Prof. Mastrangelo's publications have focused on Early Christian Latin poetry, Greek tragedy, and Greco-Roman intellectual history. He is a co-editor of The Unknown Socrates (Bolchazy-Carducci, 2002) and the author of The Roman Self in Late Antiquity (Johns Hopkins, 2008). His most recent publications include two forthcoming articles: "Towards a Poetics of Late Latin Reuse," in Tradition and Innovation in the Latin Poetry of Late Antiquity (WinterVerlag); and "The Early Christian Response to Platonist Poetics: Boethius, Prudentius, and the Poeta Theologus," in The Poetics of Late Latin Literature (Oxford). Prof. Mastrangelo teaches courses at all levels of Classical language and civilization. He is co-founder of The Humanities Collective at Dickinson and is currently Visiting Professor in Anglophone Studies at the Université Jean Jaurès, Toulouse.
James F. McMenamin
Associate Professor of Italian (2009).
Bosler Hall Room 116
(717) 254-8444 |
B.A., Middlebury College, 1996; M.A., 1997; Laurea, Università degli Studi di Firenze, 2001; Ph.D., Harvard University, 2008.

Prof. McMenamin specializes in medieval and renaissance Italian literature. He has published articles on Dante, Petrarch, and Italian lyric poetry and is interested in questions concerning medieval philosophy. In the fall, Prof. McMenamin will be teaching a medieval/renaissance survey of Italian literature (IT301: The Discourse of Love) and a beginner Italian language course (IT102). Prof. McMenamin has participated in the LGBTQQIA Pride@Dickinson Safe Zone Training.
Theodore Pulcini
Thomas Bowman Professor of Religion and Philosophy (1995).
East College Room 203A
(717) 245-1208 |
B.A., Harvard College, 1976; M.A., University of Notre Dame, 1979; Th.M., Harvard Divinity School, 1982; Ph.D., University of Pittsburgh, 1994.
Ganoe Award for Inspirational Teaching, 1998-1999; Dickinson Award for Distinguished Teaching, 2002-03.

His teaching responsibilities focus on exploring the Biblical texts in their historical, social, and comparative contexts. He also specializes in Islam, early Christianity, and Eastern Orthodox Christianity. Research interests include relations between Islam and Christianity, both past and present.
Abraham Quintanar
Associate Professor of Spanish (2001).
Bosler Hall Room 205
(717) 245-1884 |
B.A., University of Scranton, 1993; M.A., University of Wisconsin-Madison, 1995, Ph.D., 2002.

Alberto J. Rodríguez
(on sabbatical Spring 2017)
Professor of Spanish (1990).
Bosler Hall Room 220
(717) 245-1278 |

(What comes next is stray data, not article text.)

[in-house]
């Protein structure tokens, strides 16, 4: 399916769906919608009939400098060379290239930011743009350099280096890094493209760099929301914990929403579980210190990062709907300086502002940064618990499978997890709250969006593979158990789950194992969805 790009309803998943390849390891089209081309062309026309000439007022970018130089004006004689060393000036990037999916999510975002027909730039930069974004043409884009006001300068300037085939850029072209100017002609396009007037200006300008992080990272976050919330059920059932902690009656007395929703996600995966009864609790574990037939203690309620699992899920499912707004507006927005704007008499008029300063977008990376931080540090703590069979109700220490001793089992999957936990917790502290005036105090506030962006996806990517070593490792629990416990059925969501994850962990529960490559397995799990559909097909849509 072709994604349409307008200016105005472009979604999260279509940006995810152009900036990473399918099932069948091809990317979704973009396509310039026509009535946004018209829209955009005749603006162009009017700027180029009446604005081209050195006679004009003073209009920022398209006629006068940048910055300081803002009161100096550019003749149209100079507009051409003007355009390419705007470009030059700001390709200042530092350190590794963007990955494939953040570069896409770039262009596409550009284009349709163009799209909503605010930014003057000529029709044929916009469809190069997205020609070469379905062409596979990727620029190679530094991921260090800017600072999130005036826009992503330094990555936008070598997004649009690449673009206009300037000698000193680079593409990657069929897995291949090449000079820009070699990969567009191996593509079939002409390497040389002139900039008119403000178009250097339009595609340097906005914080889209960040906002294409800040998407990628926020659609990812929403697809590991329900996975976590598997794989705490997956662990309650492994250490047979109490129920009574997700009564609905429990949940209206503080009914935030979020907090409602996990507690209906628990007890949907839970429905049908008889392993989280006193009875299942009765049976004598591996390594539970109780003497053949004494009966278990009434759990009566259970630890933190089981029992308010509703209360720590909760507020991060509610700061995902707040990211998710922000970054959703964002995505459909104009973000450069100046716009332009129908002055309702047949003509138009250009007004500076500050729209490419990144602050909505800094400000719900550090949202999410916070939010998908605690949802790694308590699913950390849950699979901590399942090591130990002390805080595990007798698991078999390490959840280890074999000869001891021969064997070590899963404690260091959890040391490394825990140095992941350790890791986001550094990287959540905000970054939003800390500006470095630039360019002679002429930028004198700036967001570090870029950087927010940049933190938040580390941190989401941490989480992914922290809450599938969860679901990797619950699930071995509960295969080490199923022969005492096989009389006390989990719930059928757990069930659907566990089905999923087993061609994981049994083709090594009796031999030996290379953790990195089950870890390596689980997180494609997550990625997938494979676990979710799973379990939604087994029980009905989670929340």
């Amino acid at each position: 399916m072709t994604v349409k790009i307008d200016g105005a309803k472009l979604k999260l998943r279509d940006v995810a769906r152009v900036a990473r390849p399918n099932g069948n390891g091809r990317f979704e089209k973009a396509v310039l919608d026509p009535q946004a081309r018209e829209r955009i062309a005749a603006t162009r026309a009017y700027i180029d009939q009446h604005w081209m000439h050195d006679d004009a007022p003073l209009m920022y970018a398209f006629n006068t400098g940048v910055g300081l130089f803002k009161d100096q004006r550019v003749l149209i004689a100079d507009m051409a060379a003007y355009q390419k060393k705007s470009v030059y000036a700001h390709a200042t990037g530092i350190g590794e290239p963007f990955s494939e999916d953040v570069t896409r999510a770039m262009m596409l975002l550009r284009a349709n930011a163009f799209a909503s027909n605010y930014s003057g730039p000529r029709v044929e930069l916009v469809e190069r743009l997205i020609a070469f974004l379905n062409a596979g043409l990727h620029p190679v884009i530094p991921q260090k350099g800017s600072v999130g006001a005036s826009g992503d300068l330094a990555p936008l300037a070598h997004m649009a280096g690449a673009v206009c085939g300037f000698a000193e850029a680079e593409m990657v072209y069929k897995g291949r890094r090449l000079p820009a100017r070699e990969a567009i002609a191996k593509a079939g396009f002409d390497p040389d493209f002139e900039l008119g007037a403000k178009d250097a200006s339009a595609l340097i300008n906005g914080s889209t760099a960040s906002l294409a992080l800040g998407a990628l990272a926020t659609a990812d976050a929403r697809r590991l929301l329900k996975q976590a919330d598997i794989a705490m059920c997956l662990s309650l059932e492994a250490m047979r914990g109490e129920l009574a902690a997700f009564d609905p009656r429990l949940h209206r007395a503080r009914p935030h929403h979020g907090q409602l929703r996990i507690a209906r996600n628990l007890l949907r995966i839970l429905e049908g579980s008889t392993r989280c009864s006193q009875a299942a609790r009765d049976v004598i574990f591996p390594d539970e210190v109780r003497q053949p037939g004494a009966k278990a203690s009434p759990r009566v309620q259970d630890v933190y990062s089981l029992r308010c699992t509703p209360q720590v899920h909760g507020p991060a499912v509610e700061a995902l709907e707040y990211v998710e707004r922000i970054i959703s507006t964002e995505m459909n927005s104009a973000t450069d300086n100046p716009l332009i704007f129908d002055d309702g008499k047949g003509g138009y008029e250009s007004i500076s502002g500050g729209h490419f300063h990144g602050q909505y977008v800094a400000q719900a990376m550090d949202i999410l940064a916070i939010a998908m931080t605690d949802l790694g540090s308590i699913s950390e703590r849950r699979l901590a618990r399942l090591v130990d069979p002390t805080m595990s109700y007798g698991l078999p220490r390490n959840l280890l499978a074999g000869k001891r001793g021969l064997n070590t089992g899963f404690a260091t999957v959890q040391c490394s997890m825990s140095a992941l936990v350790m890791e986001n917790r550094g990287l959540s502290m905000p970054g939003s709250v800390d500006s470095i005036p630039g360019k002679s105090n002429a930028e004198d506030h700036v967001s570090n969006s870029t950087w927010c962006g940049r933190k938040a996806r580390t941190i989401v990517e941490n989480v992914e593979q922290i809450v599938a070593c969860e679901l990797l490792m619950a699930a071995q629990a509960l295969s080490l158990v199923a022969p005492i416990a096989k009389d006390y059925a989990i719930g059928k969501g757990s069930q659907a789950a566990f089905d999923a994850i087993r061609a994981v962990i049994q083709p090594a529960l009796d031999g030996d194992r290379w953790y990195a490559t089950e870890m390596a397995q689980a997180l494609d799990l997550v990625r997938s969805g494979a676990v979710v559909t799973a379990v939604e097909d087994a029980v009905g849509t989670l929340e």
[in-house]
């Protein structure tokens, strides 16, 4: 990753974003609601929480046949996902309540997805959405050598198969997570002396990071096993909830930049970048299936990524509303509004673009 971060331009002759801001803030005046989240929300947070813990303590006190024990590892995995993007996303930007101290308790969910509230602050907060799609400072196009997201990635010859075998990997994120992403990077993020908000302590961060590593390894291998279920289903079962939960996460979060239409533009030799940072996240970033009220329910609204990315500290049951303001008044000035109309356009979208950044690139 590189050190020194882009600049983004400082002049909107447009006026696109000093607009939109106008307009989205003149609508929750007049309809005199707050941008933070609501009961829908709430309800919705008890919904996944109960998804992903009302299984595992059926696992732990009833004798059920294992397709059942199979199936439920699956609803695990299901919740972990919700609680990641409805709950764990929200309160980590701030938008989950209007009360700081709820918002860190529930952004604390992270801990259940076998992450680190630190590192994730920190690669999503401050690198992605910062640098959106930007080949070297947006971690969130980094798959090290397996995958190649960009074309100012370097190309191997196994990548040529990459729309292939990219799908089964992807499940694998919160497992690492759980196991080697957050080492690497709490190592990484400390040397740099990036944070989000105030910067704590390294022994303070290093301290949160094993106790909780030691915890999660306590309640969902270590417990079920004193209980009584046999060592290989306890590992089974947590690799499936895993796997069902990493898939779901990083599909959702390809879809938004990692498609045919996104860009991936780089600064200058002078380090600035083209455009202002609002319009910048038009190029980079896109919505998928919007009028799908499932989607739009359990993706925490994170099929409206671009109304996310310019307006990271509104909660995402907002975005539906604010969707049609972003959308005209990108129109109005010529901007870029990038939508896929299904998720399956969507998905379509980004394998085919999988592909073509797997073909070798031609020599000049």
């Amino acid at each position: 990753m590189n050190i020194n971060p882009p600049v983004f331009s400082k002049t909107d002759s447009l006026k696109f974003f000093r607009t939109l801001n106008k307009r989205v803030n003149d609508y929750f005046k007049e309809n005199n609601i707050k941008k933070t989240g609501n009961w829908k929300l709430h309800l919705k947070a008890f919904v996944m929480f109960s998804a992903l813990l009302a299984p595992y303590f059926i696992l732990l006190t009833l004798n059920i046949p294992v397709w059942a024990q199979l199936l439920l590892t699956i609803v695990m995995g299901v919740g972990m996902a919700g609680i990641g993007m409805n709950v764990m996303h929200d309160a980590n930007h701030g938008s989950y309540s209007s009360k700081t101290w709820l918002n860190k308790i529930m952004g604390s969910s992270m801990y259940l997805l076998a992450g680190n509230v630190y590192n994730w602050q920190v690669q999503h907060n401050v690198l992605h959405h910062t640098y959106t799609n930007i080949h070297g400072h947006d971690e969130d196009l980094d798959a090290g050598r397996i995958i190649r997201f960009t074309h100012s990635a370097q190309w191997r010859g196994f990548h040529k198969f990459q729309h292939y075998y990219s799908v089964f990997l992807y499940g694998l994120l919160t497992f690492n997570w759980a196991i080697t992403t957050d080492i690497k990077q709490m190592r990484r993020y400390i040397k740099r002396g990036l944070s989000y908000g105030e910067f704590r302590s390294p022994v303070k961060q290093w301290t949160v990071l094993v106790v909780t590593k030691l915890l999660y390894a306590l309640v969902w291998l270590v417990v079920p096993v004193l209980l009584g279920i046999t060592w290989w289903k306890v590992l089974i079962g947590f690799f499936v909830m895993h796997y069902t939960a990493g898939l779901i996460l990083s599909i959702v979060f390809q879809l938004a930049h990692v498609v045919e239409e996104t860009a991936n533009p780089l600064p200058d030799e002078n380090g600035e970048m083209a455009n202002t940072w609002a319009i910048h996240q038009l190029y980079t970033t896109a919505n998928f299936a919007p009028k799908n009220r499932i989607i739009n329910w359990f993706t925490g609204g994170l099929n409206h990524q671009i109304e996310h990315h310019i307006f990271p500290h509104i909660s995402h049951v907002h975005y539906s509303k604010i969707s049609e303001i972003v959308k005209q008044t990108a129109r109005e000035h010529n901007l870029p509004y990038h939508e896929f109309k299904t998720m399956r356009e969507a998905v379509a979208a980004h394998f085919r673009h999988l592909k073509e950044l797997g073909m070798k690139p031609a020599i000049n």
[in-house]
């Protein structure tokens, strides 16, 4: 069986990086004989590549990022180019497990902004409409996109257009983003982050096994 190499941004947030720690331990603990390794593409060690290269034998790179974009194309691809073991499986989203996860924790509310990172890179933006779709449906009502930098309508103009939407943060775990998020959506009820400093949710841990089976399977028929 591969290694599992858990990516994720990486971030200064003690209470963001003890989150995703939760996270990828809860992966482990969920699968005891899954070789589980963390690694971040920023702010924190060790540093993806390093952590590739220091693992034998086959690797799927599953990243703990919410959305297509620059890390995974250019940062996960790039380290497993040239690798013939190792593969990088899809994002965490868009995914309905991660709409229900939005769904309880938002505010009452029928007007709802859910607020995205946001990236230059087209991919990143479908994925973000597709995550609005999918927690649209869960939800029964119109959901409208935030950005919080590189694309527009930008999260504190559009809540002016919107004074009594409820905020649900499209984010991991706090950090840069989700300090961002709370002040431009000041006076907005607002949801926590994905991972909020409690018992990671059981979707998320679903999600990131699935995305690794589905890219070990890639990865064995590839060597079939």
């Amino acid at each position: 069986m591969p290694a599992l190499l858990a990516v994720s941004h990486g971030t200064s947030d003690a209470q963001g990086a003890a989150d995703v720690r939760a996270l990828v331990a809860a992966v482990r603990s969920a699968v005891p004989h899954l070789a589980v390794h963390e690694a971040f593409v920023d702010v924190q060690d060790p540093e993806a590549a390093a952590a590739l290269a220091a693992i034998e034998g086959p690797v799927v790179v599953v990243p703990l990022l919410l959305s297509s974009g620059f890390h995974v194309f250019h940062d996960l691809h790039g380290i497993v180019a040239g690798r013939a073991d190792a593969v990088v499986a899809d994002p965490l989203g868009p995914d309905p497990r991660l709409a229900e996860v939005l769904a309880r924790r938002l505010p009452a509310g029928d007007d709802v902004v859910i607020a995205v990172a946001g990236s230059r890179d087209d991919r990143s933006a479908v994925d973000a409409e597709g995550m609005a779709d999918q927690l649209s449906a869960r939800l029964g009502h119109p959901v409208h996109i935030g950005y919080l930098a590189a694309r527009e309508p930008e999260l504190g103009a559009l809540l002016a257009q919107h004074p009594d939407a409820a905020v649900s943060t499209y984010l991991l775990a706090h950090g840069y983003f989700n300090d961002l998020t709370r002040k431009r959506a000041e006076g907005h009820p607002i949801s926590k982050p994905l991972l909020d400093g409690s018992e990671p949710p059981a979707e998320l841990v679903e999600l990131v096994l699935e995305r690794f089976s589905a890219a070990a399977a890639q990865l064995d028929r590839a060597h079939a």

B.A., Clark University, 1974; M.A., 1976; Ph.D., Brown University, 1987.

His scholarship has focused on the Spanish novel of the Golden Age, particularly Cervantes. The subject of his research is the study of narrative discourse in Don Quixote. Besides his work on Cervantes, he has published on other authors of the Spanish Golden Age, and also on Cuban literature.
Melinda W. Schlitt
Professor of Art History; William W. Edel Professor of Humanities (1990).
Weiss Center for the Arts Room 202
(717) 245-1245 |
B.A., State University of New York at Purchase, 1981; M.A., Johns Hopkins University, 1983; Ph.D., 1991.

Professor Schlitt teaches courses in art and architecture of the Italian Renaissance and ancient Greek and Roman art and architecture. Her current research focuses on 15th and 16th-century Italian art and criticism. She has published several articles on Francesco Salviati, Giorgio Vasari, Michelangelo, and the relationship between language and imagery in the Renaissance, and has edited (and contributed to) two books of new essays: "Perspectives on Early Modern and Modern Intellectual History," (Univ. of Rochester Press, 2001) and "Gifts in Return: Essays in Honour of Charles Dempsey," (Univ of Toronto Press, 2012). Prof. Schlitt is currently completing a monograph on Francesco Salviati and a study on the Arch of Constantine. Awards include the Rome Prize, American Academy in Rome; Resident Fellowship, Getty Center for the History of Art and the Humanities; Research Fellowship, American Philosophical Society; Fulbright Foundation Research Fellowship; Lila Acheson Wallace-Reader's Digest Publications Grant, Villa I Tatti, Florence.
Jacob Sider Jost
Assistant Professor of English (2011; 2013).
East College Room 309
(717) 254-8950 |
B.A., Goshen College, 2002; B.A., University of Oxford, 2005; M.A., 2009; Ph.D., Harvard University, 2011.

Sider Jost's research and teaching interests include the long eighteenth century, Shakespeare, Austen, and Hume. His first book, Prose Immortality, 1711-1819, was published by Virginia in 2015, and he has work published in RES, Modern Philology, ELH, SEL, Modern Intellectual History, and elsewhere. He is currently writing a book about interest.
Chelsea L. Skalak
Assistant Professor of English (2015).
East College Rooom 306
(717) 245-1064 |
B.A., Northwestern University, 2008; M.A., University of Virginia, 2011; Ph.D., 2015.

Stephen Weinberger
(on sabbatical Fall 2016)
Robert Coleman Professor of History (1969).
Denny Hall Room 217
(717) 245-1500 |
B.A., Northeastern University, 1965; M.A., University of Wisconsin, 1966; Ph.D., 1969.

His teaching interests center on medieval and Renaissance history, European intellectual history, and the history of film. His current research involves conflict in medieval society, and censorship in the American film industry.
Blake M. Wilson
(on sabbatical 2016-17)
Professor of Music (1993).

(717) 245-1297 |
B.A., University of California at Berkeley, 1978; M.M., Indiana University, 1982; Ph.D., 1987.

Blake Wilson teaches courses in music history, film music, and directs the Dickinson Collegium. Both as performer and scholar, he specializes in music of the late Middle Ages and Renaissance, and his research interests include the music of renaissance Italy (especially Florence), performance practice, compositional process, and the relationship between music and other disciplines (rhetoric, poetry, visual art). His current work concerns the interaction of oral and written musical traditions in the culture of Renaissance Florence, the early madrigal, and the works of Heinrich Isaac (the primary recipient of Medici musical patronage).